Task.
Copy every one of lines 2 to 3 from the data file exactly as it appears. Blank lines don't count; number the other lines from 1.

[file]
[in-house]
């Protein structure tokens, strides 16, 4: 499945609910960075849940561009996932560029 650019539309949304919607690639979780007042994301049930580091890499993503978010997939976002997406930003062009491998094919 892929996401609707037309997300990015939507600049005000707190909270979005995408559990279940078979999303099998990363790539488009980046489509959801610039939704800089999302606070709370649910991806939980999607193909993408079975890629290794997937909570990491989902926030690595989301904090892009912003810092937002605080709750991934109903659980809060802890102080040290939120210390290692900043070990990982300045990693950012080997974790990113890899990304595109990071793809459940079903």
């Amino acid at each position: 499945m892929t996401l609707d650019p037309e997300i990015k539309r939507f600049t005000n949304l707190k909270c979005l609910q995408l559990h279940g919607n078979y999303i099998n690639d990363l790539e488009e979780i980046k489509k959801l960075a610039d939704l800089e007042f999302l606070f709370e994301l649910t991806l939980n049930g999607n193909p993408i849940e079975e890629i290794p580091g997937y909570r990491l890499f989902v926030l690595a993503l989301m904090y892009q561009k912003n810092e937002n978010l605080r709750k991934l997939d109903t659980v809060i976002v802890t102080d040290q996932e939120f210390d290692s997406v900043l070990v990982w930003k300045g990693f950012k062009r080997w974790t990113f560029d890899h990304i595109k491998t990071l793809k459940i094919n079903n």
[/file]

């Protein structure tokens, strides 16, 4: 499945609910960075849940561009996932560029 650019539309949304919607690639979780007042994301049930580091890499993503978010997939976002997406930003062009491998094919 892929996401609707037309997300990015939507600049005000707190909270979005995408559990279940078979999303099998990363790539488009980046489509959801610039939704800089999302606070709370649910991806939980999607193909993408079975890629290794997937909570990491989902926030690595989301904090892009912003810092937002605080709750991934109903659980809060802890102080040290939120210390290692900043070990990982300045990693950012080997974790990113890899990304595109990071793809459940079903």
């Amino acid at each position: 499945m892929t996401l609707d650019p037309e997300i990015k539309r939507f600049t005000n949304l707190k909270c979005l609910q995408l559990h279940g919607n078979y999303i099998n690639d990363l790539e488009e979780i980046k489509k959801l960075a610039d939704l800089e007042f999302l606070f709370e994301l649910t991806l939980n049930g999607n193909p993408i849940e079975e890629i290794p580091g997937y909570r990491l890499f989902v926030l690595a993503l989301m904090y892009q561009k912003n810092e937002n978010l605080r709750k991934l997939d109903t659980v809060i976002v802890t102080d040290q996932e939120f210390d290692s997406v900043l070990v990982w930003k300045g990693f950012k062009r080997w974790t990113f560029d890899h990304i595109k491998t990071l793809k459940i094919n079903n």